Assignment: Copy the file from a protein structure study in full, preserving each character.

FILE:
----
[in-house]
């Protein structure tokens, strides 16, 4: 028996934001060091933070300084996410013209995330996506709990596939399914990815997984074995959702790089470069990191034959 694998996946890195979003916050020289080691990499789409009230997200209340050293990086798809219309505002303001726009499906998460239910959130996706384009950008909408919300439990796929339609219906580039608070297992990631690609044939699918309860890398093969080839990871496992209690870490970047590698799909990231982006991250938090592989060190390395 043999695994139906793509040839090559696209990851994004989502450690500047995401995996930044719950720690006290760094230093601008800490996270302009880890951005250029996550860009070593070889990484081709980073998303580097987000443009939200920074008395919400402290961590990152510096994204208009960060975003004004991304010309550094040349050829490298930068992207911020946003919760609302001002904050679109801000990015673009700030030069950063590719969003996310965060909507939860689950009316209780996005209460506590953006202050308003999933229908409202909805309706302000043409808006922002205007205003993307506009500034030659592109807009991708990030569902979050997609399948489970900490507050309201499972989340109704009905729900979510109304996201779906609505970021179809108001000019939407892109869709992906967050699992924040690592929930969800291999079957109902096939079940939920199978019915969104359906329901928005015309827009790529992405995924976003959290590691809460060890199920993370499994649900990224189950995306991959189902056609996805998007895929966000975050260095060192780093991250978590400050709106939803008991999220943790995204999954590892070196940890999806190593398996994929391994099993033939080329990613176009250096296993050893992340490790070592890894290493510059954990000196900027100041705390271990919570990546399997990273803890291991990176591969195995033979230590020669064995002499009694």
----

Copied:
[in-house]
């Protein structure tokens, strides 16, 4: 028996934001060091933070300084996410013209995330996506709990596939399914990815997984074995959702790089470069990191034959 694998996946890195979003916050020289080691990499789409009230997200209340050293990086798809219309505002303001726009499906998460239910959130996706384009950008909408919300439990796929339609219906580039608070297992990631690609044939699918309860890398093969080839990871496992209690870490970047590698799909990231982006991250938090592989060190390395 043999695994139906793509040839090559696209990851994004989502450690500047995401995996930044719950720690006290760094230093601008800490996270302009880890951005250029996550860009070593070889990484081709980073998303580097987000443009939200920074008395919400402290961590990152510096994204208009960060975003004004991304010309550094040349050829490298930068992207911020946003919760609302001002904050679109801000990015673009700030030069950063590719969003996310965060909507939860689950009316209780996005209460506590953006202050308003999933229908409202909805309706302000043409808006922002205007205003993307506009500034030659592109807009991708990030569902979050997609399948489970900490507050309201499972989340109704009905729900979510109304996201779906609505970021179809108001000019939407892109869709992906967050699992924040690592929930969800291999079957109902096939079940939920199978019915969104359906329901928005015309827009790529992405995924976003959290590691809460060890199920993370499994649900990224189950995306991959189902056609996805998007895929966000975050260095060192780093991250978590400050709106939803008991999220943790995204999954590892070196940890999806190593398996994929391994099993033939080329990613176009250096296993050893992340490790070592890894290493510059954990000196900027100041705390271990919570990546399997990273803890291991990176591969195995033979230590020669064995002499009694």